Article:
From Power To Peace

This quote and insight from Dr. Martin Luther King Jr still resonates today with the threat of a new arms race on the horizon:

“Somehow we must transform the dynamics of the world power struggle from the negative nuclear arms race which no one can win to a positive contest to harness man’s creative genius for the purpose of making peace and prosperity a reality for all of the nations of the world. In short, we must shift the arms race into a ‘peace race.’ If we have the will and determination to mount such a peace offensive, we will unlock hitherto tightly sealed doors and transform our imminent cosmic elegy into a psalm of creative fulfillment.”

‘But The Silence In The Mind’

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R.S. Thomas was a welsh clergyman and talented poet. It’s hard to think of a more beautiful and evocative poem on silence.  ‘But the silence in the mind’ is, in my opinion, one of his best:

But the silence in the mind
is when we live best, within
listening distance of the silence
we call God. This is the deep
calling to deep of the psalm-
writer, the bottomless ocean.
We launch the armada of
our thoughts on, never arriving.

It is a presence, then,
whose margins are our margins;
that calls us out over our
own fathoms. What to do
but draw a little nearer to
such ubiquity by remaining still?

Note: This poem, and several others of Thomas’ can be found in Roger Housden’s ‘For Lovers of God Everywhere: Poems Of The Christian Mystics’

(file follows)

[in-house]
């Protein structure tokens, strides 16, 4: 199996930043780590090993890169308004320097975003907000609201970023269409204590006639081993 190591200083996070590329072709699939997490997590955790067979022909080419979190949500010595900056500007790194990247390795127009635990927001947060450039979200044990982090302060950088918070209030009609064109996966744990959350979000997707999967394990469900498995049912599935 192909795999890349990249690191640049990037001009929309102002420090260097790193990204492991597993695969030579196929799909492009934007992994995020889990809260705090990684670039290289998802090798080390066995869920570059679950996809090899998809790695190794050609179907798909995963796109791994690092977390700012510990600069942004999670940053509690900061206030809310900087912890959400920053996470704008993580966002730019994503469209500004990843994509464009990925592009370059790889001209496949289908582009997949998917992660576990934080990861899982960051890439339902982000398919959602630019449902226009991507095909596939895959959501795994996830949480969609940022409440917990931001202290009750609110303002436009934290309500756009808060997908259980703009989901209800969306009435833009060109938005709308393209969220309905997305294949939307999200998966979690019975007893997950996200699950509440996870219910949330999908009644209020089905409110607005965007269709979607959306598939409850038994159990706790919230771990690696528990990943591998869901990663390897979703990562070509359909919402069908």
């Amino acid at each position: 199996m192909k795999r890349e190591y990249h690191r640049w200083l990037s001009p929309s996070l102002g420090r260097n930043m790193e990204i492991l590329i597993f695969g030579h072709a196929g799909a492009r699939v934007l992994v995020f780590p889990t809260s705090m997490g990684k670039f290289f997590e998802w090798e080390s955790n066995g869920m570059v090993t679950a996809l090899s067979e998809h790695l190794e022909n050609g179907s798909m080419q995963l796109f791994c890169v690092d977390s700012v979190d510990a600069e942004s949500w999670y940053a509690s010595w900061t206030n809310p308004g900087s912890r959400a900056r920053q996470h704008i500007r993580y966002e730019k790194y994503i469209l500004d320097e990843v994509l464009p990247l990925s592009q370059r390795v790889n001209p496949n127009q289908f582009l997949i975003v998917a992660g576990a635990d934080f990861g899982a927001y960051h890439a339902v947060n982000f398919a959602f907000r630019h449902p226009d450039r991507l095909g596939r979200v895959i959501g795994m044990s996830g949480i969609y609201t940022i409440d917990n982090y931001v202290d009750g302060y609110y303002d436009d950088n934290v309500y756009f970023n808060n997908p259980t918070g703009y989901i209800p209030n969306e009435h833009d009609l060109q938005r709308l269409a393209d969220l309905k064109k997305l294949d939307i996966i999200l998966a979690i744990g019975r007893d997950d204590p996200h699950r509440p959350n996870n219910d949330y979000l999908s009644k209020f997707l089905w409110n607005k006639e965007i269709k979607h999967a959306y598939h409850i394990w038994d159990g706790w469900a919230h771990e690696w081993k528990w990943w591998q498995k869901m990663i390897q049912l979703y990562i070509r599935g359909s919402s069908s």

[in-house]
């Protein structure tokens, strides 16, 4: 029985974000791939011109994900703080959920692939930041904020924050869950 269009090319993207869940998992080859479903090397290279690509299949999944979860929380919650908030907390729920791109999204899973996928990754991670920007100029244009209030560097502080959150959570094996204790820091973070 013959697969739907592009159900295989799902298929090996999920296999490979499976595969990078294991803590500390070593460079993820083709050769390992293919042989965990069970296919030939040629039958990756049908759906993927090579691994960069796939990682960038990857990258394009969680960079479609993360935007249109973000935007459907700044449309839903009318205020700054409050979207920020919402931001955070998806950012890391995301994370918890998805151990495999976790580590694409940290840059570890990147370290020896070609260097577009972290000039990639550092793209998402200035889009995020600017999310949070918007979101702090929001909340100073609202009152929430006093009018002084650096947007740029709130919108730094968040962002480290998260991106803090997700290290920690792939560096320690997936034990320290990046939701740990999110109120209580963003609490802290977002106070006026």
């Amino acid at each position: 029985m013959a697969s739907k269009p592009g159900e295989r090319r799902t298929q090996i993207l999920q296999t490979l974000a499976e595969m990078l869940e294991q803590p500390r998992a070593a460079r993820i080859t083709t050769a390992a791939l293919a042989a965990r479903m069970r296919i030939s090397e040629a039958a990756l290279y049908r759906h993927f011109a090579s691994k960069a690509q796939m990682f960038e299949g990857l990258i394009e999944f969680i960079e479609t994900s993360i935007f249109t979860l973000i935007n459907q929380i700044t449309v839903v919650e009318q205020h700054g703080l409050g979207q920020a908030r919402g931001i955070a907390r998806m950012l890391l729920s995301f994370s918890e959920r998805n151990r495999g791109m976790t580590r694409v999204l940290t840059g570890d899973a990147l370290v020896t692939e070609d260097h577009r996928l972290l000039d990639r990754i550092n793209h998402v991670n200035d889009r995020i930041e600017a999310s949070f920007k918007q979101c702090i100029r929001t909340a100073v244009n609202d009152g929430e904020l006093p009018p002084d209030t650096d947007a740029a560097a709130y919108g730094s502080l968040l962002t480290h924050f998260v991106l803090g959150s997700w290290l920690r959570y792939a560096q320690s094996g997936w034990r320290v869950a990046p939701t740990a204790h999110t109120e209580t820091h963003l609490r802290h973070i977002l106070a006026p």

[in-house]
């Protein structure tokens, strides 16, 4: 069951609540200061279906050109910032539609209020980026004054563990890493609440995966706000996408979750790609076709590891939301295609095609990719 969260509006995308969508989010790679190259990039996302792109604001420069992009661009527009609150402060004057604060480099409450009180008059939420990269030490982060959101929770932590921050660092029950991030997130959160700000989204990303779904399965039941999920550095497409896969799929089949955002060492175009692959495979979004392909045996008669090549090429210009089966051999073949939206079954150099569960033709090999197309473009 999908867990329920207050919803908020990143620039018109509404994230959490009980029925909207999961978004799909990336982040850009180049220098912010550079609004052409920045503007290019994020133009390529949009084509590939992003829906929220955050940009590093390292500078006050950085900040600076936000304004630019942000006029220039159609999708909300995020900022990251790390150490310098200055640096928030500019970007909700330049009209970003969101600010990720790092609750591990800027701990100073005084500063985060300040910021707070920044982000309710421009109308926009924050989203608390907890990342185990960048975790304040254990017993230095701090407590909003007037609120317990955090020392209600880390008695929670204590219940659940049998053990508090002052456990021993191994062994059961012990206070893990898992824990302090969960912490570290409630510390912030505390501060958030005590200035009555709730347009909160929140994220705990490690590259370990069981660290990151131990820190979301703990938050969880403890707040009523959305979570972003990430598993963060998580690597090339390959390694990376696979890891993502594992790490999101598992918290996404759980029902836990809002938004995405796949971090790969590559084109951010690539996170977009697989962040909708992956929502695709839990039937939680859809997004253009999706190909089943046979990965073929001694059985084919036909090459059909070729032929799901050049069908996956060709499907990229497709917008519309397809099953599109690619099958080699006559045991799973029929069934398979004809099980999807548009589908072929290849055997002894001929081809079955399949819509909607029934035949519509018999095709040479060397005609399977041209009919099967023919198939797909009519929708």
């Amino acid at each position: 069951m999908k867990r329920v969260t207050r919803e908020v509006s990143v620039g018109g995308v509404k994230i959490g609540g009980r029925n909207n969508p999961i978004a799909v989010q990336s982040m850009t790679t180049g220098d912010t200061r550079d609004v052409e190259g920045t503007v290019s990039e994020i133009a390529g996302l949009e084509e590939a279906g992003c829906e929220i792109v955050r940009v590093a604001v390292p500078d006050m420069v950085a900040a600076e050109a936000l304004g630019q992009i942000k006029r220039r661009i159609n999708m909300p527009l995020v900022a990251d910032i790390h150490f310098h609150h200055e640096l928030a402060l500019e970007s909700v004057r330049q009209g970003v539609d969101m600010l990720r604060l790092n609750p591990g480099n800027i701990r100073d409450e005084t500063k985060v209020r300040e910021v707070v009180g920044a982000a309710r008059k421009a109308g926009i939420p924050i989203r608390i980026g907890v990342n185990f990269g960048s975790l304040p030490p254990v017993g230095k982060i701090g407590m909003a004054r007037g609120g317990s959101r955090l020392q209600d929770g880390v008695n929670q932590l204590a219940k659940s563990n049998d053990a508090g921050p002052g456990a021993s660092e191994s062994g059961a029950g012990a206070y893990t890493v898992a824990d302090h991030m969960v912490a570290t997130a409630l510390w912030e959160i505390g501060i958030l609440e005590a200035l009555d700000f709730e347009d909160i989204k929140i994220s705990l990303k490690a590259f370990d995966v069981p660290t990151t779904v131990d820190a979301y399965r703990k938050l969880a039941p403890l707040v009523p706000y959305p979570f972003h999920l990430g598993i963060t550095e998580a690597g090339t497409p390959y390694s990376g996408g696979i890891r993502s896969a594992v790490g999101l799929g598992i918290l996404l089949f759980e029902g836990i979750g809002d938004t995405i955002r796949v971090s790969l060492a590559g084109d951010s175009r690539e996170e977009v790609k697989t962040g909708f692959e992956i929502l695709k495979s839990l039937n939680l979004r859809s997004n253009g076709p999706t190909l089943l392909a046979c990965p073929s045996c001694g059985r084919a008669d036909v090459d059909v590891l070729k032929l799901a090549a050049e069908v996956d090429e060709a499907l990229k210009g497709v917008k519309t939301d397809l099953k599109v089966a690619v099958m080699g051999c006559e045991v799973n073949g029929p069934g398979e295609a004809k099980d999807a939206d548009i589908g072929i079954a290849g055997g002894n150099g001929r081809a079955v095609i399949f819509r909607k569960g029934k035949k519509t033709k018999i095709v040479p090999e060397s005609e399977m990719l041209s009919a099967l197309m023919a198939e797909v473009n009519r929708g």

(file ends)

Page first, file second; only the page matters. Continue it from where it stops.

Learning from the Past; Looking to the Future

It was English poet Alfred Tennyson who wrote: “Hope Smiles from the threshold of the year to come, whispering ‘it will be happier'”

And so we embrace that hope as we move inexorably towards a new year. For many though, it can be difficult to focus entirely on the future. The year gone by may hold painful memories of illness, bereavement, broken relationships and other negative experiences.  We like to think that a new start and a new year will signal a time to forget that which has left its mark. But by trying to suppress the depth of our true feelings, and ignoring their existence, we make the likelihood of suffering greater.

The American Poet, Theodore Roethke, once reflected: “In a dark time, the eye begins to see.” He was right. In the midst of darkness and suffering there is meaning to be found and wisdom to imbibe; by applying those lessons to the present and future we can make progress and develop our true potential. Or, as the Psychiatrist and Holocaust Survivor Dr. Viktor Frankl wrote in ‘Man’s Search for Meaning’: “In some ways suffering ceases to be suffering at the moment it finds a meaning, such as the meaning of a sacrifice.”

With these words I wish you all a peaceful, meaningful 2018, my prayer for you is that whatever difficulties you experience, you take comfort from the knowledge that “The light shines in the darkness, and the darkness has not overcome it”. John 1:5.

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The Horrors of War….

Ben Ferencz, who at the age of 97 is the last living Nuremberg Trials prosecutor, has issued a powerful reminder of the horrors of war, as reported in the Independent in the UK.

He said this:

“…the Nazi soldiers who committed atrocities were not “savages” but “intelligent, patriotic human being[s]”, and that war can make any normal person do horrifying things.

“Do you think the man who dropped the nuclear bomb on Hiroshima was a savage?”, he asked. 

“Now I will tell you something very profound, which I have learned after many years. War makes murderers out of otherwise decent people. All wars, and all decent people.”

A sobering and very insightful statement………